Moving house and country is outside the normal sphere of events and requires a certain constellation of people to effect a departure.
The final weeks are stuffed with gatherings of friends and family which in turn are stuffed with photos and presents and special meals and trying to make the most of every moment while dealing with matters from that other space one occupies – the tiny intersection between life in one country and life in another. I feel like I’m in a Diana Wynne-Jones novel where the worlds have overlapped for a brief period and I’m briefly occupying that transparent sliver before the worlds move apart again and I find that I have slid off with the new one.
And then there’s something else entirely.
On the last day of packing up the house, I walked down the stairs and saw only geometrically regular shapes. All those household objects silenced in plain boxes and white bubble wrap. There was no chatter of ornaments, no chunks of colour on the children’s book shelves, no light dancing in the sherry decanter. The couch’s siren call was muffled beneath shiny white. Perhaps it was this finality and silence, this almost-ghostliness that allowed me to see the removalists for what they are: undertakers.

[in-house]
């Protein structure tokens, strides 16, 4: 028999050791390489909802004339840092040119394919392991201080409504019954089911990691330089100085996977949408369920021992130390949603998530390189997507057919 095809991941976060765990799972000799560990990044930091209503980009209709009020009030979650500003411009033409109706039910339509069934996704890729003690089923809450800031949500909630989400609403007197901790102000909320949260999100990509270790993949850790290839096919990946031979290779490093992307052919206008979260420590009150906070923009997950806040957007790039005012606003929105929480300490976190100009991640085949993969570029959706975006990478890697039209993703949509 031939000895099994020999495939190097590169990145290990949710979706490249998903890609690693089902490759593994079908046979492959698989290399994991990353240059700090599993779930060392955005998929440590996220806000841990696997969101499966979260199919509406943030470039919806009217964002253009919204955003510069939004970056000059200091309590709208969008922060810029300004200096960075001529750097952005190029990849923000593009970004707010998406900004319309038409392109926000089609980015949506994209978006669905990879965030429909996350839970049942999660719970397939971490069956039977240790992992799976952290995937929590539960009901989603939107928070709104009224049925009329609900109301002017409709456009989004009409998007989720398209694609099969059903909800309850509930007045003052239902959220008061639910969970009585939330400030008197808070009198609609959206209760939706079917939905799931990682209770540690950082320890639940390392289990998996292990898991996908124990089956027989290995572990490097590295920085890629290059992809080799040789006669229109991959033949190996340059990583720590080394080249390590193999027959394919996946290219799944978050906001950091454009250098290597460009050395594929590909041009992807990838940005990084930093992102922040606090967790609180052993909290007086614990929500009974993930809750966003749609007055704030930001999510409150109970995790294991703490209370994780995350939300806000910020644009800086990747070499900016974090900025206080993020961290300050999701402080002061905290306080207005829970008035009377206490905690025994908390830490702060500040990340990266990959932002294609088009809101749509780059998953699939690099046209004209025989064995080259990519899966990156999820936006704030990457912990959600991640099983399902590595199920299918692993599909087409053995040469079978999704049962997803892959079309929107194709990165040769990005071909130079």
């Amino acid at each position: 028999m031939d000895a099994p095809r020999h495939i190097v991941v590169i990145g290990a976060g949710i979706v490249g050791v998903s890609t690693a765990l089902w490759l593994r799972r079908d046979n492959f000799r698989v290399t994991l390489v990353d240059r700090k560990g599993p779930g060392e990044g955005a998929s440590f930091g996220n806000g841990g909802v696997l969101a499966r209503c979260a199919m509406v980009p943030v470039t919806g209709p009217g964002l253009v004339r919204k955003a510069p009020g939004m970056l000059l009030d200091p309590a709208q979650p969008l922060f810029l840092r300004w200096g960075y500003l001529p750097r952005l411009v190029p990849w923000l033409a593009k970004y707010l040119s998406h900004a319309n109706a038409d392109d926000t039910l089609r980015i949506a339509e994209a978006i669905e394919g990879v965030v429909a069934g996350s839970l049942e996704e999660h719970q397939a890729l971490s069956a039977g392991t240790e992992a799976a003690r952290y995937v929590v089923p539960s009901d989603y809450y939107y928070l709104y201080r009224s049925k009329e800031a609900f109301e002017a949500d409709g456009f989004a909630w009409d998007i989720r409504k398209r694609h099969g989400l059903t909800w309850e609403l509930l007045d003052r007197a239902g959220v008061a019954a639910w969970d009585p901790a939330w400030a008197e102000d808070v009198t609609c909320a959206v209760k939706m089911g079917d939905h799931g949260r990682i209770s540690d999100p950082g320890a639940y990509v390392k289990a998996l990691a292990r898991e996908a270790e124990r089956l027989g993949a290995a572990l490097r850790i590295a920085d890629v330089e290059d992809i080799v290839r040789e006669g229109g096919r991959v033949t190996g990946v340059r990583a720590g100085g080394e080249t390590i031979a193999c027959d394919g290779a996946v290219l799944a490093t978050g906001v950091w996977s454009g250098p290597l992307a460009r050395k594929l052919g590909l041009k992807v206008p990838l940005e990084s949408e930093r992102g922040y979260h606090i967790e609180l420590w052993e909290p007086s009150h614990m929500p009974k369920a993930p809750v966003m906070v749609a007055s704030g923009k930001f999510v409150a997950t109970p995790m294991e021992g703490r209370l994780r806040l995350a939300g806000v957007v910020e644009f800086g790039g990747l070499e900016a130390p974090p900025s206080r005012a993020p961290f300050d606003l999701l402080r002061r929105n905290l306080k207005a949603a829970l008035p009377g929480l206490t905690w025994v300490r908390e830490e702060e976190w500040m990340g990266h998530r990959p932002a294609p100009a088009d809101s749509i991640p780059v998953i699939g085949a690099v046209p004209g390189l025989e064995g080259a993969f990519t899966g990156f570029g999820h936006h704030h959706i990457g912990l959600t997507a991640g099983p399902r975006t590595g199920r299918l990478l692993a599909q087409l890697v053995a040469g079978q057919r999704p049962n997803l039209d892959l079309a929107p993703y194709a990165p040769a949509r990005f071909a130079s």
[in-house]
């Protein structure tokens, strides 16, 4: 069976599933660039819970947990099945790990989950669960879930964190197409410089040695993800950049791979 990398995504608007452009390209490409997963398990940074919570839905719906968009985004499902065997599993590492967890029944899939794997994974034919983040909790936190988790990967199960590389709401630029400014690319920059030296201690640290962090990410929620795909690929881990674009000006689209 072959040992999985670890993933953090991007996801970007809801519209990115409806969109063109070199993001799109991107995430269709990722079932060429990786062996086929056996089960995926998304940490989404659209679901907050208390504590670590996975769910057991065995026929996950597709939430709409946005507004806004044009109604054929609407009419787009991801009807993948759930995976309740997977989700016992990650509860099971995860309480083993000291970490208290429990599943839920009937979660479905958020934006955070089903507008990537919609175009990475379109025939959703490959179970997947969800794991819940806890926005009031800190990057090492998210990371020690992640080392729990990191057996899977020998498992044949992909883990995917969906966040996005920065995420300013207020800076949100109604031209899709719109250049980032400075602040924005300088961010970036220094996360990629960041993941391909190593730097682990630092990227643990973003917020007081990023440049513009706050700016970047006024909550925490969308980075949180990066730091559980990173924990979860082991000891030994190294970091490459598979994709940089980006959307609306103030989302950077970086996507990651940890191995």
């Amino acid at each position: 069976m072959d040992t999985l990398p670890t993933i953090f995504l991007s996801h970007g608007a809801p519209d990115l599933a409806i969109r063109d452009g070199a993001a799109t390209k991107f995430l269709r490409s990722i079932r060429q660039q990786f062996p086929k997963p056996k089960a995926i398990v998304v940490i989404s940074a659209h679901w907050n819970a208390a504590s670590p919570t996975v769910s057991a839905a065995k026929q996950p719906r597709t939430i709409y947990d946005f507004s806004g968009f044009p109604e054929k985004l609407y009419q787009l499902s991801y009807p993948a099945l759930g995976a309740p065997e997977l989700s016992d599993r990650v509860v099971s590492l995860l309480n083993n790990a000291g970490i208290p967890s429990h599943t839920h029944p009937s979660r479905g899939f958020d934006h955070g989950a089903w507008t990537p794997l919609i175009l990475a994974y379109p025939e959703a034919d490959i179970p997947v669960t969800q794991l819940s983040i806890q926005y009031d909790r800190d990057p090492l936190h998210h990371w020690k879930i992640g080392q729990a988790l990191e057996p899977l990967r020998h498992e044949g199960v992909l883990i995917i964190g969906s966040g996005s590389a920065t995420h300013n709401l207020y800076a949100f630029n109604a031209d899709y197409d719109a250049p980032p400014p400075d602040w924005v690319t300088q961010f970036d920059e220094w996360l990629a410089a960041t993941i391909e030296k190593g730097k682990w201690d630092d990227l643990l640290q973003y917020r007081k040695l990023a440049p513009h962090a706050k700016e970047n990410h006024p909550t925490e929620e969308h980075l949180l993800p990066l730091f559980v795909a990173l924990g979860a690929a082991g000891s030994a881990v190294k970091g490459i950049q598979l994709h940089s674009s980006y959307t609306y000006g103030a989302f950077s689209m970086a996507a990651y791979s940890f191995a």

They come respectfully at one of life’s endings. They work efficiently and neatly to clear away what has been. I think of other little deaths and departures – from orgasm and the grand mal and petit mal of epilepsy, to life junctures like going to school, leaving home or having children do so, losing a job, getting a divorce.
The people with us then are the undertakers of our lives. All of us, knowingly and unknowingly, are the witness and assistant in another’s endings.